Well there isn’t a prologue this year. So you will have to make do with my musings on what is going to happen.
The GC (General Classification or Yellow Jersey) is I think it is a straight fight between Alberto Contador (Spa) Saxo Bank Sungard (last years winner) and Andy Schleck (Lux) Leopard Trek (last years runner-up). Schleck probably is a slightly better climber than Contador and has a stronger and more experienced team, (you don’t get stronger than Fabian Cancellara or more experienced than Stuart O’Grady and Jens Voigt), but Contador proved in 2009 that he can win without a team, or indeed with a team gave that appeared to be actively working against him. Contador is by far the best individual time trialist. The Team Time Trial is fairly short so no team (except possibly Euskatel) should lose too much time.
Who is going to win? I don’t know, but I will be very surprised, barring accidents or an early intervention by CAS, if Contador and Andy Schleck are not on the top two steps. The third step could be occupied by any one of about ten riders, Bradley Wiggins, Jurgen Van Den Broeck (Bel) Omega Pharma-Lotto and Cadel Evans (Aus) BMC Racing Team among the candidates.
The Points Competition (Green Jersey) has a new format this year with only one intermediate sprint per stage and not the two or three that there were in the past.. The other big difference is that the intermediate sprint is now worth 20 points to the winner with points going down to the first fifteen riders across the line. This means that anyone who wants to win the competition will have to go for the points at the intermediate sprint, unlike in earlier years when the overall contenders could rely on a breakaway mopping up the intermediate points and only have to worry about the final sprint. On paper the favourite to win the green jersey is Mark Cavendish, but he has a habit of sitting up in a sprint when he knows that he has been beaten, thus dropping points by finishing tenth when he could have been second or third. Thor Hushvod has stated that the Green Jersey is not his aim this year, so I think that it could well end up on the shoulders of his team-mate Tyler Farrar.
The King of the Mountains Competition (Polka Dot Jersey)has in recent years become a completion fought out by French riders who got themselves into early breaks and hoovered up the points available before the GC contenders started racing properly in the latter stages of the race. Like the Points competition the scoring has been altered this year, with fewer points available on the lesser climbs. This is possibly to discourage the opportunist French breakaway riders and encourage some of the bigger names to make it a goal if they lose time in the GC. Having said that I would like to see David Moncoutie (Fra) Cofidis win.
Saturday’s stage, unusually wasn’t a prologue time trial, but a road stage with a reasonably steep uphill finish. Philippe Gilbert was such a short-priced favourite for the stage that one Belgian punter was heard to remark that it would probably cost him money even if Gilbert won. Surprisingly enough Philippe Gilbert did win it and in style. His team controlled the race well into the finalé, including an amusing to watch, although probably not to do, 100m turn on the front, uphill, by André Griepel. Fabian Cancellara attacked with about 500m to go, forcing Gilbert to go probably a bit earlier than he had planned, but if Spartacus goes, you have to go with him if you want to win. Gilbert caught him and sat on for a few seconds to see what was going to do, then went himself. Cadel Evans tried to bridge across but didn’t manage and came second, with Thor Hushvod coming third and setting himself up nicely for an attempt at the yellow jersey in the following days team time trial.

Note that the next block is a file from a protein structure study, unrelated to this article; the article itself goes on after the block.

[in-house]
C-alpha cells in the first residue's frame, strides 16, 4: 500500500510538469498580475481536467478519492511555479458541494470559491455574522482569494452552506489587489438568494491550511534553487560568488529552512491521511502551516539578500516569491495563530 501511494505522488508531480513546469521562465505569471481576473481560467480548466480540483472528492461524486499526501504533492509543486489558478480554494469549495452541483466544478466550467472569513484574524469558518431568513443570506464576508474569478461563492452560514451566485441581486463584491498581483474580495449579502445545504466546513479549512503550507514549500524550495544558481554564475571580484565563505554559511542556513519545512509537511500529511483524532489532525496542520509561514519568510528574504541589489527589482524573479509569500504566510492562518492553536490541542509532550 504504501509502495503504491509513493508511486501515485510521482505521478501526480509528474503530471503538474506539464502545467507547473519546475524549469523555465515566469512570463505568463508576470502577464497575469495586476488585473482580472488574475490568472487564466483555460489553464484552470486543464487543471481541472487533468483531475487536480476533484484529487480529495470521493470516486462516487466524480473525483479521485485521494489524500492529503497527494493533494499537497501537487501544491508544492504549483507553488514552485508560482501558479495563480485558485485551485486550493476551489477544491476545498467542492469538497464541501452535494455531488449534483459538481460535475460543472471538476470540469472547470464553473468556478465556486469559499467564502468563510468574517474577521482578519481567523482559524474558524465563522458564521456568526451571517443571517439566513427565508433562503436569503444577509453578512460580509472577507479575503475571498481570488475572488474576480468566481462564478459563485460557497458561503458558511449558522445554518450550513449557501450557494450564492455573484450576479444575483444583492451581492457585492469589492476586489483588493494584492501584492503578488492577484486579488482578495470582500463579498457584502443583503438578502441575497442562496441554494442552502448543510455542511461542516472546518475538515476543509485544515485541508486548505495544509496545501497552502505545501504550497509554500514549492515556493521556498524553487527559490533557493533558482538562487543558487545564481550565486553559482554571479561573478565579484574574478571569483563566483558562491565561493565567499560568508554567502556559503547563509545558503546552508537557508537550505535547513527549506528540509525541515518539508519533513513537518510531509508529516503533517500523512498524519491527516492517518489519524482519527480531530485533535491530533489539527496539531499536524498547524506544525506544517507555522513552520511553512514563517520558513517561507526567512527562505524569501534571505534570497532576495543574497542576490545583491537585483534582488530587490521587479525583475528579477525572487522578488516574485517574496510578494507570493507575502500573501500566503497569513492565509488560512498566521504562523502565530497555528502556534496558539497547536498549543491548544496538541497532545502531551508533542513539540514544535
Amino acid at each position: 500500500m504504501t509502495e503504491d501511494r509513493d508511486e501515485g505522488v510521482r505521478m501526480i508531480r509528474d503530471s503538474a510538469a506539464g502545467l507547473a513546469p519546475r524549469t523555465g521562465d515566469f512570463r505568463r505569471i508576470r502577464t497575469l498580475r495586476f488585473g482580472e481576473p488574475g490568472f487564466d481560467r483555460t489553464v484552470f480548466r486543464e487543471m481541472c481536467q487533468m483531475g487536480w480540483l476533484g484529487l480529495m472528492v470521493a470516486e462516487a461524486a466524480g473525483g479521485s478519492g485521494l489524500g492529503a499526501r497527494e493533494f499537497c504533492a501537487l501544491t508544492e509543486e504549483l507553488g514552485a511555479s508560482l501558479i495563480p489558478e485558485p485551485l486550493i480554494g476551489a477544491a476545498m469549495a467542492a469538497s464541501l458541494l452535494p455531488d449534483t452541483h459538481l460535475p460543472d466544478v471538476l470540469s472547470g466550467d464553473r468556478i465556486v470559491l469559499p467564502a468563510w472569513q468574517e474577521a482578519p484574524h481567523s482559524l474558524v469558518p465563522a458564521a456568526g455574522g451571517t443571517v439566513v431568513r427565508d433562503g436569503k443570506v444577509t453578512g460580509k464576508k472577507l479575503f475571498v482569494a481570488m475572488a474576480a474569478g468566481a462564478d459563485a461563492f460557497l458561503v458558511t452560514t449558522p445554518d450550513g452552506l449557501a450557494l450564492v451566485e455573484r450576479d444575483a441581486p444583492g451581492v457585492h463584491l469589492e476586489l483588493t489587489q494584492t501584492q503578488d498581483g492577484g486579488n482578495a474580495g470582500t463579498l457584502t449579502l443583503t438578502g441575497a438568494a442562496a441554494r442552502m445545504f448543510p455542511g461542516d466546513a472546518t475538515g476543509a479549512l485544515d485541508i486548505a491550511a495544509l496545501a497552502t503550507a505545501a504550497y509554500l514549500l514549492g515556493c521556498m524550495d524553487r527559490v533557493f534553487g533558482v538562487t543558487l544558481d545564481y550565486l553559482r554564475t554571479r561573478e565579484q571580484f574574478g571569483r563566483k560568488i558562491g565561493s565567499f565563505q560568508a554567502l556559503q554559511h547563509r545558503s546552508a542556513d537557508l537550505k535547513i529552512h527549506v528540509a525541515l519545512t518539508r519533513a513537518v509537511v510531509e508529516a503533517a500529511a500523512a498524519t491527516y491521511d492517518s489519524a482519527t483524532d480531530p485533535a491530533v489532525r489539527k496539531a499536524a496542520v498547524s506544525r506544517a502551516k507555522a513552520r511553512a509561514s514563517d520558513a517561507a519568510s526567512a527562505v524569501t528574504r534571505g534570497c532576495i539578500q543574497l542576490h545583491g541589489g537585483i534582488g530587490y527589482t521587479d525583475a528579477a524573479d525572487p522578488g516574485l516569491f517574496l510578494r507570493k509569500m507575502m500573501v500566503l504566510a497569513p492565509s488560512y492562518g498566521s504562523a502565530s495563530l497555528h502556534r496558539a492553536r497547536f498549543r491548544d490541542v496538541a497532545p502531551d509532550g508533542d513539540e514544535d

The other incident that shaped the day, and could yet shape the tour was a mass pile up with about 10k to go. A spectator got too close to the action and caused an Astana rider to crash , bringing half the peleton with him. Alberto Contador although not actually involved, was caught behind the crash and lost about a minute and a half to his rivals.
The second stage of this years Tour de France was the Team Time Trial. Jonathon Vaughters the owner/manager of Team Garmin-Cervélo has tried to win a stage of the Tour de France for the past three years. In addition he has a bit of an obsession with the Team Time Trial. This is probably due the fact that one of the highlights of his career as a cyclist was winning the Team Time Trial stage in 2001 when he was a member of Roger Legay’s Credit Agricole team.
It all worked out perfectly for him and the team. They won the stage by 4 seconds and moved Thor Hushvod out of his world champions rainbow strips into the Maillot Jaune, though today he was rather incongruously wearing the polka dot jersey of the leader of the King of the Mountains competition. If you want to know why I suggest that you read the minutiae of the Rules & Regulations of the Tour de France (in French).
This is link is David Millar’s reaction to the win
Below is Johnathan Vaughter’s reaction.